Fulda, S., A.M. Gorman, O. Hori, A. Samali. 2010. Cellular stress responses: cell survival and cell death. International Journal of Cell Biology, 2010: 214074.

Gerald, N.J., V. Majam, B. Mahajan, Y. Kozakai, S. Kumar. 2011. Protection from experimental cerebral malaria with a single dose of radiation attenuated, blood-stage Plasmodium berghei parasites. PLoS One., 6: e24398.

Hall, E.J., D.J. Brenner. 1991. The dose-rate effect revisited: radiobiological considerations of importance in radiotherapy. International Journal of Radiation Oncology Biology Physics, 21(6):1403-1414.

Han, W., K.N. Yu. 2009. Response of cells to ionizing radiation. Advances in Biomedical Sciences and Engineering. SC Tjong (Ed.). Bentham Sciences Publisher Ltd., Hongkong. pp. 204-262.

Hoffman, S.L., P.F. Billingsley, E. James, A. Richman, M. Loyevsky, T. Li, S. Chakravarty, A. Gunasekera, R. Chattopadhyay, M. Li, R. Stafford, A. Ahumada, J.E. Epstein, M. Sedegah, S. Reyes, T.L. Richie, K.E. Lyke, R. Edelman, M.B. Laurens, C.V. Plowe, B.K.L. Sim. 2010. Development of a metabolically active, non-replicating sporozoite vaccine to prevent Plasmodium falciparum malaria. Human Vaccines, 6:97-106.

ICRP Publication. 2011. Early and late effects of radiation in normal tissues and organs: threshold doses for tissue reactions and other non-cancer effects of radiation in a radiation protection context, The International Commission on Radiological Protection. Ottawa. pp.17-20.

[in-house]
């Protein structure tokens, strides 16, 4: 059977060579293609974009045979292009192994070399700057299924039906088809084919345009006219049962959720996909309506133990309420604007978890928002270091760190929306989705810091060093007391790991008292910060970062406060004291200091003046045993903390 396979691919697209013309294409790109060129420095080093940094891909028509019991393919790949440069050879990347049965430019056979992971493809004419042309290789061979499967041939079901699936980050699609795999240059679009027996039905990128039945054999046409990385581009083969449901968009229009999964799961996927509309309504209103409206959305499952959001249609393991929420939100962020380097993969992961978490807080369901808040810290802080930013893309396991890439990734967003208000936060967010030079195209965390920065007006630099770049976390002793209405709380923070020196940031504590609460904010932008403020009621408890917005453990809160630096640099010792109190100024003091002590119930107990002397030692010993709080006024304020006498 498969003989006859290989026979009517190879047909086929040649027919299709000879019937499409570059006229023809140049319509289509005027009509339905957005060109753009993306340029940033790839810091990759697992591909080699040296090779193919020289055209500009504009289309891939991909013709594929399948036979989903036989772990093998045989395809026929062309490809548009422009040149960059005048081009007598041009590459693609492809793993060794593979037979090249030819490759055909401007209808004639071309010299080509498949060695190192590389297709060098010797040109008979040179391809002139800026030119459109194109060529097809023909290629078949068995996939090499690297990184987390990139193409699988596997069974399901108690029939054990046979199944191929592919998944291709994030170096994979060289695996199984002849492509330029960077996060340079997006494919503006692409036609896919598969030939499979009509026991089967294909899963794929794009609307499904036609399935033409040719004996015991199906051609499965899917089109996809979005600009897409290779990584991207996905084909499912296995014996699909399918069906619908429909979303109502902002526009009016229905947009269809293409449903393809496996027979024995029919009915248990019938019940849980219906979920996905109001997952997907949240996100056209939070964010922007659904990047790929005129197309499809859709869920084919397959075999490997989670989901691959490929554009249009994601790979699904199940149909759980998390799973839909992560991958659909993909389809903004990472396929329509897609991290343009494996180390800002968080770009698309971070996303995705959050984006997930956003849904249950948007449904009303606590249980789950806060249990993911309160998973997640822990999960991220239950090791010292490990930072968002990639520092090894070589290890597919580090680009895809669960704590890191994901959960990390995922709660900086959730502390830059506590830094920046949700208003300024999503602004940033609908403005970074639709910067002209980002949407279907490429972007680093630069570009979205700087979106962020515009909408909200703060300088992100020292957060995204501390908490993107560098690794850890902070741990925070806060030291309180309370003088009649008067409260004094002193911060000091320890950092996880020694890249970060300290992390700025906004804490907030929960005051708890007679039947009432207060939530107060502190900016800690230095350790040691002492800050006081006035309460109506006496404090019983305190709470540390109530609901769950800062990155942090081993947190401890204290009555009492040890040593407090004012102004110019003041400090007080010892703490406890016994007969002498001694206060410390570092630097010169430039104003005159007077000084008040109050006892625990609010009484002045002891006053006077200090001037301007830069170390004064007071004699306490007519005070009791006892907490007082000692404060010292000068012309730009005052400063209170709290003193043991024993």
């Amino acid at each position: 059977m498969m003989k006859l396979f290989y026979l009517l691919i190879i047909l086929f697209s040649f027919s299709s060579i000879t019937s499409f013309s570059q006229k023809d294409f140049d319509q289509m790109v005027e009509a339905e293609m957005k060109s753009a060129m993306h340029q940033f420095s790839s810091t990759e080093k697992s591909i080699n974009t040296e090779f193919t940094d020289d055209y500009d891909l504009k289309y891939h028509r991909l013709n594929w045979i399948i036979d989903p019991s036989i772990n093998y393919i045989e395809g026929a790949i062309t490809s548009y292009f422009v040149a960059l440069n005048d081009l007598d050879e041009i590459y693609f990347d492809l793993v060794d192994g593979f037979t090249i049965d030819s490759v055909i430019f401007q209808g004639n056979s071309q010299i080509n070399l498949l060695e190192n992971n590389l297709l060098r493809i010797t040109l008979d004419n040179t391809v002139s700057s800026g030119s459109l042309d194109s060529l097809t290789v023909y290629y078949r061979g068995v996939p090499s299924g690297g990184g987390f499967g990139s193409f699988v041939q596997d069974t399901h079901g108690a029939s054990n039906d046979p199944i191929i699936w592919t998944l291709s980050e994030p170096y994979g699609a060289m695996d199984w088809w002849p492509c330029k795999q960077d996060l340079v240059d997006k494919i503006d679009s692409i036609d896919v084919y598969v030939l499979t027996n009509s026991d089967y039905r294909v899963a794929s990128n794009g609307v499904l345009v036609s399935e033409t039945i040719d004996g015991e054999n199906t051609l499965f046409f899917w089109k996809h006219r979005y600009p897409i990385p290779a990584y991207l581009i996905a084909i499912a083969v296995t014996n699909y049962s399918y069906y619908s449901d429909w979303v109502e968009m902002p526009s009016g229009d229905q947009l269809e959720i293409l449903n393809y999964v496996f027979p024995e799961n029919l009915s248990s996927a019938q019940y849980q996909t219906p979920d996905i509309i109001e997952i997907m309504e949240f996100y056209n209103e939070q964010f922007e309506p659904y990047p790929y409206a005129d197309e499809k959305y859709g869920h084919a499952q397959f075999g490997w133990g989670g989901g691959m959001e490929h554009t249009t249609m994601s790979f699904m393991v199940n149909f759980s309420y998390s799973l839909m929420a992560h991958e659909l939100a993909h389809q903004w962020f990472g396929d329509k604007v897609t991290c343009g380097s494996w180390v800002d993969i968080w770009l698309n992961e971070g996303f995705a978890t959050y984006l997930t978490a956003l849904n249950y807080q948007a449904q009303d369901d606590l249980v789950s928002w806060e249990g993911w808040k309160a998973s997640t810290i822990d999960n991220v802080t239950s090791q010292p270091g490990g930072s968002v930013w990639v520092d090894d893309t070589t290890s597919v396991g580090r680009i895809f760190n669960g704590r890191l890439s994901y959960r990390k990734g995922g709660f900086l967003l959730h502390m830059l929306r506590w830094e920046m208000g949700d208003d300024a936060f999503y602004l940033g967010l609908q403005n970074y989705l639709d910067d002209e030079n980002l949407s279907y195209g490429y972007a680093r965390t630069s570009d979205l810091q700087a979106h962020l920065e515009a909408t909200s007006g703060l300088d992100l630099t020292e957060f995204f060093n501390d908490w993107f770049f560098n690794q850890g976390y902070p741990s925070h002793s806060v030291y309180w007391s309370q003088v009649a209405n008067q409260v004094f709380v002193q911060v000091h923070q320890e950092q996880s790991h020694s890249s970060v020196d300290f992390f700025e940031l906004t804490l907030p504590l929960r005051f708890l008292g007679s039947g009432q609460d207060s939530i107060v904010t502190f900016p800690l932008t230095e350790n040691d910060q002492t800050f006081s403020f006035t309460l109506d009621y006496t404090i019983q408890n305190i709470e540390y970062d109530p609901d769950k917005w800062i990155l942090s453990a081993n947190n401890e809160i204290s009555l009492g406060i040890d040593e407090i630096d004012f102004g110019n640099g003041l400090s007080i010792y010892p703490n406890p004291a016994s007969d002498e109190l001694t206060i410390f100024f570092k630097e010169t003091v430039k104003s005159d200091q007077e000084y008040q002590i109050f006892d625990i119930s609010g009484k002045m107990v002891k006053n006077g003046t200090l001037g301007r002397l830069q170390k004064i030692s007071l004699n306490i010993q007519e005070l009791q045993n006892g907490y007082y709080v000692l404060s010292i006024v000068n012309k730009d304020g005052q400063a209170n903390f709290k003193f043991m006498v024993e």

International Atomic Energy Agency. 2014. Radiation Protection in Radiotherapy: Part 3 Biological Effects, IAEA Training Material on Radiation Protection in Radiotherapy. Vienna Austria.

Khorramizadeh, M., A. Saberi, M. Tahmasebi–birgani, P. Shokrani, A. Amouhedari. 2017. Impact of prolonged fraction delivery time modelling stereotactic body radiation therapy with high dose hypofractionation on the killing of cultured ACHN renal cell carcinoma cell line. Journal of Biomedical and Physical Engineering, 7(3): 205–216.

Luke, T.C., S.L. Hoffman. 2003. Rationale and plans for developing a non-replicating, metabolically active, radiation-attenuated Plasmodium falciparum sporozoite vaccine. Journal of Experimental Biology, 206:3803-3808.

Mahmoudi, S., H. Keshavarz. 2018. Malaria vaccine development: the need for novel approaches: A review article. Iranian Journal of Parasitology, 13(1):1–10.